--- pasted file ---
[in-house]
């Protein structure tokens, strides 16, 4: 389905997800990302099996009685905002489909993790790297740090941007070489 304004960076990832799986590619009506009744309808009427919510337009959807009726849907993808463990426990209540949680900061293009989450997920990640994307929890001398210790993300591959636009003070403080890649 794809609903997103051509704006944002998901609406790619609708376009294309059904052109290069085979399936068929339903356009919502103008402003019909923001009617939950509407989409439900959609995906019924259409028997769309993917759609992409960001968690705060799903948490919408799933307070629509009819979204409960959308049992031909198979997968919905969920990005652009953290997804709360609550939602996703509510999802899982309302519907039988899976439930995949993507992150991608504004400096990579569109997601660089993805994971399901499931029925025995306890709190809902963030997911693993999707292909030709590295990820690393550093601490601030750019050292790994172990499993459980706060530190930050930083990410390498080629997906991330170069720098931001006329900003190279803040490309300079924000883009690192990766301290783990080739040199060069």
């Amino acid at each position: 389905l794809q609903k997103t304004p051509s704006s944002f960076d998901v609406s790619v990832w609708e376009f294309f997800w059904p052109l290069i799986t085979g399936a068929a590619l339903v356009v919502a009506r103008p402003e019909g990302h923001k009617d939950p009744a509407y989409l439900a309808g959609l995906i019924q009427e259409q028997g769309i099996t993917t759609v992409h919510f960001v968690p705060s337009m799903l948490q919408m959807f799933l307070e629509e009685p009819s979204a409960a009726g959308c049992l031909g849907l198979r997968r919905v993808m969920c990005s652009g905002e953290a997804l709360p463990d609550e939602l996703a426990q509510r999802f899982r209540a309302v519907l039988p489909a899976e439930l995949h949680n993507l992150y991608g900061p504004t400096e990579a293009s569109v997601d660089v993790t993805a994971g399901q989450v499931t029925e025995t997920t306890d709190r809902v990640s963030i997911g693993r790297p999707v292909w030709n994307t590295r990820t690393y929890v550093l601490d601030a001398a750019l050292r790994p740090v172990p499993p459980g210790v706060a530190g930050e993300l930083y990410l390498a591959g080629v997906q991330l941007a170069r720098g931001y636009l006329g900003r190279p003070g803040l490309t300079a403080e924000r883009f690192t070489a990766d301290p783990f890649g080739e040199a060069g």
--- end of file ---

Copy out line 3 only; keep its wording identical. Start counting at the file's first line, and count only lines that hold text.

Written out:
């Amino acid at each position: 389905l794809q609903k997103t304004p051509s704006s944002f960076d998901v609406s790619v990832w609708e376009f294309f997800w059904p052109l290069i799986t085979g399936a068929a590619l339903v356009v919502a009506r103008p402003e019909g990302h923001k009617d939950p009744a509407y989409l439900a309808g959609l995906i019924q009427e259409q028997g769309i099996t993917t759609v992409h919510f960001v968690p705060s337009m799903l948490q919408m959807f799933l307070e629509e009685p009819s979204a409960a009726g959308c049992l031909g849907l198979r997968r919905v993808m969920c990005s652009g905002e953290a997804l709360p463990d609550e939602l996703a426990q509510r999802f899982r209540a309302v519907l039988p489909a899976e439930l995949h949680n993507l992150y991608g900061p504004t400096e990579a293009s569109v997601d660089v993790t993805a994971g399901q989450v499931t029925e025995t997920t306890d709190r809902v990640s963030i997911g693993r790297p999707v292909w030709n994307t590295r990820t690393y929890v550093l601490d601030a001398a750019l050292r790994p740090v172990p499993p459980g210790v706060a530190g930050e993300l930083y990410l390498a591959g080629v997906q991330l941007a170069r720098g931001y636009l006329g900003r190279p003070g803040l490309t300079a403080e924000r883009f690192t070489a990766d301290p783990f890649g080739e040199a060069g």